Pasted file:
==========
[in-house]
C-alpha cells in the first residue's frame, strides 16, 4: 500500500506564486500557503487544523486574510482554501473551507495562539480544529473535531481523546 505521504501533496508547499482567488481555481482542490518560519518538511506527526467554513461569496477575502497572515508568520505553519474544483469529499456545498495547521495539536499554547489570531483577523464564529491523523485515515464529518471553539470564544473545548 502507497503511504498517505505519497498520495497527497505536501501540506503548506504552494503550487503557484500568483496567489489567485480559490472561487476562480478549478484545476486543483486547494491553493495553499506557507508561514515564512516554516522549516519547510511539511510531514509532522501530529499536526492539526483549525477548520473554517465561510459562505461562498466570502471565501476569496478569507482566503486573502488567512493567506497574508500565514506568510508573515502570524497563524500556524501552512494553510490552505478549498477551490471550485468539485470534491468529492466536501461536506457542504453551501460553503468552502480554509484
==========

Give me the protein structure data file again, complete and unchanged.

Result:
[in-house]
C-alpha cells in the first residue's frame, strides 16, 4: 500500500506564486500557503487544523486574510482554501473551507495562539480544529473535531481523546 505521504501533496508547499482567488481555481482542490518560519518538511506527526467554513461569496477575502497572515508568520505553519474544483469529499456545498495547521495539536499554547489570531483577523464564529491523523485515515464529518471553539470564544473545548 502507497503511504498517505505519497498520495497527497505536501501540506503548506504552494503550487503557484500568483496567489489567485480559490472561487476562480478549478484545476486543483486547494491553493495553499506557507508561514515564512516554516522549516519547510511539511510531514509532522501530529499536526492539526483549525477548520473554517465561510459562505461562498466570502471565501476569496478569507482566503486573502488567512493567506497574508500565514506568510508573515502570524497563524500556524501552512494553510490552505478549498477551490471550485468539485470534491468529492466536501461536506457542504453551501460553503468552502480554509484